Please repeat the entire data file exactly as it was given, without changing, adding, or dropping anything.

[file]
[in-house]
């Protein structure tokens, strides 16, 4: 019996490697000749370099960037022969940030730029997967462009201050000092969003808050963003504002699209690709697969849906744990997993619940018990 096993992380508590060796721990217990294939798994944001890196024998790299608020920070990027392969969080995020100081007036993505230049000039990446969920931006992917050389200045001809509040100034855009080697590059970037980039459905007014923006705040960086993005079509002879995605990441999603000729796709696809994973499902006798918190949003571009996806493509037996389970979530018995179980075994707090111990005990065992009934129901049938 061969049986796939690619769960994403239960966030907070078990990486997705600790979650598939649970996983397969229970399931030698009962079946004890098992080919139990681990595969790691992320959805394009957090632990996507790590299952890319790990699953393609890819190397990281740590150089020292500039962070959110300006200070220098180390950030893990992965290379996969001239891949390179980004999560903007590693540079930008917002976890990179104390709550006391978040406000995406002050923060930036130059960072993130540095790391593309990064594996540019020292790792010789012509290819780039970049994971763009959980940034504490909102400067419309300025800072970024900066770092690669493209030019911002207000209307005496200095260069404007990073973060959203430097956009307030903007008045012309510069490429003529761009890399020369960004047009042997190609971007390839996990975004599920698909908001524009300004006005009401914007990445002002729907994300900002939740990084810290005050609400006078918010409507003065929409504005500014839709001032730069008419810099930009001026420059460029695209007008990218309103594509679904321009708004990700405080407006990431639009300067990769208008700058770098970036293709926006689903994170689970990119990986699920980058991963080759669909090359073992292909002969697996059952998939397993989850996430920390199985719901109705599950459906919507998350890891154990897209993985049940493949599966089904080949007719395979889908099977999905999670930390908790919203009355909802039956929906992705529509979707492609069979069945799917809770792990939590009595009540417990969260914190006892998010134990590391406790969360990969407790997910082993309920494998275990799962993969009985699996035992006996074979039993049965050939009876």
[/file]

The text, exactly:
[in-house]
């Protein structure tokens, strides 16, 4: 019996490697000749370099960037022969940030730029997967462009201050000092969003808050963003504002699209690709697969849906744990997993619940018990 096993992380508590060796721990217990294939798994944001890196024998790299608020920070990027392969969080995020100081007036993505230049000039990446969920931006992917050389200045001809509040100034855009080697590059970037980039459905007014923006705040960086993005079509002879995605990441999603000729796709696809994973499902006798918190949003571009996806493509037996389970979530018995179980075994707090111990005990065992009934129901049938 061969049986796939690619769960994403239960966030907070078990990486997705600790979650598939649970996983397969229970399931030698009962079946004890098992080919139990681990595969790691992320959805394009957090632990996507790590299952890319790990699953393609890819190397990281740590150089020292500039962070959110300006200070220098180390950030893990992965290379996969001239891949390179980004999560903007590693540079930008917002976890990179104390709550006391978040406000995406002050923060930036130059960072993130540095790391593309990064594996540019020292790792010789012509290819780039970049994971763009959980940034504490909102400067419309300025800072970024900066770092690669493209030019911002207000209307005496200095260069404007990073973060959203430097956009307030903007008045012309510069490429003529761009890399020369960004047009042997190609971007390839996990975004599920698909908001524009300004006005009401914007990445002002729907994300900002939740990084810290005050609400006078918010409507003065929409504005500014839709001032730069008419810099930009001026420059460029695209007008990218309103594509679904321009708004990700405080407006990431639009300067990769208008700058770098970036293709926006689903994170689970990119990986699920980058991963080759669909090359073992292909002969697996059952998939397993989850996430920390199985719901109705599950459906919507998350890891154990897209993985049940493949599966089904080949007719395979889908099977999905999670930390908790919203009355909802039956929906992705529509979707492609069979069945799917809770792990939590009595009540417990969260914190006892998010134990590391406790969360990969407790997910082993309920494998275990799962993969009985699996035992006996074979039993049965050939009876």